Sculpture

Paola Pivi: Ma’am at Dallas Contemporary Museum

Paola Pivi. Installation view of Ma'am, 2016. Photo by Kevin Todora. Image courtesy Dallas Contemporary.

Paola Pivi’s exhibition, Ma’am, at the Dallas Contemporary Museum fills the galleries with colorful creatures and inflatables, coffee beans, feathers, and faux pearls. Visual tricks and gags, sensorial puns, and oddities—these are the territory of Pivi’s sculptures, photographs, films, and interventions. Her monumentally scaled, untitled airplane work—a small Fiat G-91 placed upside-down on the floor—guards the entrance into the space. Around the corner, a swath of[…..]

Alina Szapocznikow: Human Landscape(s) at Galerie Loevenbruck

Alina Szapocznikow. Paysage humain (du cycle «Paysages humains») [Human Landscape] (from the
Cycle «Human Landscape»), 1971;
Felt-tip pen and watercolor on cardboard; 11 13/16 x 19 3/16 in. Courtesy The Estate of Alina Szapocznikow / Piotr Stanislawski / Galerie
Loevenbruck, Paris.
© ADAGP, Paris. Photo: Fabrice Gousset.

Owing to the success of her figurative work as well as her 2012 retrospective at the Museum of Modern Art in New York, the Polish artist Alina Szapocznikow is widely recognized for her uncanny mixed-media sculptures that incorporate cast body parts with everyday objects. Often overlooked, however, are her drawings of abstracted figures—erotic, restless, and vulnerable—though they are a central part of her practice. Human Landscape(s)[…..]

Flavr Savr* at the Pit

Lynn Hershman Leeson. GMO Animals, Crops, Labs (The Infinity Engine), 2014; wallpaper; dimensions variable. Courtesy of the Artist and the Pit.

The Pit, a small artist-run gallery, sits semi-hidden in a commercial and industrial neighborhood north of Los Angeles. Artists Devon Oder and Adam Miller founded the gallery in 2014, exhibiting emerging artists in tightly curated group shows alongside at least one well-established artist. The Pit, located in a converted car mechanic’s garage, has the same anonymously beige exterior as the neighboring businesses. But its out-of-the-way[…..]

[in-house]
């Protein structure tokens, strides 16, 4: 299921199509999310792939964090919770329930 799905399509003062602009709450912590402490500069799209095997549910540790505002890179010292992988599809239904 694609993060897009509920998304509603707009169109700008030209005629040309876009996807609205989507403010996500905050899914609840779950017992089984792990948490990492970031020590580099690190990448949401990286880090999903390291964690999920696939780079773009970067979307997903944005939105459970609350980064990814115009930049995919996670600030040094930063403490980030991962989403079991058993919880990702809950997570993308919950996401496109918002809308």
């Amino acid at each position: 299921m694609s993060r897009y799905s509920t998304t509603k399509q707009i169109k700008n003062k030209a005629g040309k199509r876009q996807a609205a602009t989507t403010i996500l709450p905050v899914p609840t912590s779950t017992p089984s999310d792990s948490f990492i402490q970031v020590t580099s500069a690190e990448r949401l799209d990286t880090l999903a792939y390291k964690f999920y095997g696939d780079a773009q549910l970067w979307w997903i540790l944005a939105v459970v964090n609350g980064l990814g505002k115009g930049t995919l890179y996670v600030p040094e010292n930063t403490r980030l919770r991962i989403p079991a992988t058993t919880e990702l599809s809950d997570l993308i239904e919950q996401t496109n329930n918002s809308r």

Fan Mail: Alexander Heffesse

Alexander Heffesse. Sanitary Wipe (Large), 2016; solid surface, epoxy, paper towel, nylon strap, stand; 12 x 5 x 11 in. Photo by Adele Schelling.

With a background in architecture, it’s no surprise that Brooklyn-based artist Alexander Heffesse works so well with space. Heffesse engages with installation as a construction site, his point of departure being the idea of the construction worker as an artisan figure engaged in the act of creating. Noticing the proliferation of empty Gatorade bottles at construction sites, Heffesse drew a connection between social economics and[…..]

Robert Irwin: All the Rules Will Change at the Hirshhorn Museum

Robert Irwin. Bed of Roses, 1962; ©2016 Robert Irwin / Artists Rights Society (ARS), New York.

Robert Irwin has had a number of distinct careers as an artist, each with a distinct group of peers and beliefs. All the Rules Will Change presents the best known but least seen of these careers: the studio painter of the 1960s, who began the decade as a conventional Abstract Expressionist, and ended it by closing his studio and abandoning a practice of painting that[…..]

“The Accursed Share” at Artspeak

Deborah Edmeades. Blinking and Other Involuntary Portals, 2016; rocks, wood, paint, false eyelashes, galvanized wire, polyester resin, electromagnetic circuits, solar panels, mount board, monitors, cameras, glass. Courtesy of Artspeak. Photo: Blaine Campbell

The first thing I encounter upon entering “The Accursed Share” at Artspeak is a scent. “A fancy grandma’s house,” my gallery companion assesses. The scent emits from Aleesa Cohene’s You, Dear (2014), in which a large bunch of faux grapes is placed on the floor. Upon closer inspection, the decorative fruit is something much more elegant—in fact, it’s opulent. Each grape is made from the[…..]

A Feast of Astonishments: Charlotte Moorman and the Avant-Garde, 1960s–1980s at the Block Museum of Art

The Pablo Casals mask used by Charlotte Moorman in the performance of Jim McWilliams’s C. Moorman in Drag, 1973. Courtesy of Charlotte Moorman Archive, Northwestern University Library.

The Juilliard-trained musician and performance artist Charlotte Moorman, the so-called topless cellist, never shied away from the spotlight. In addition, as a monographic exhibition at Northwestern University’s Mary and Leigh Block Museum of Art demonstrates, Moorman’s work as a cunning and forceful impresario contributed significantly to the international visibility of New York’s burgeoning avant-garde music scene beginning in the ’60s. A Feast of Astonishments: Charlotte[…..]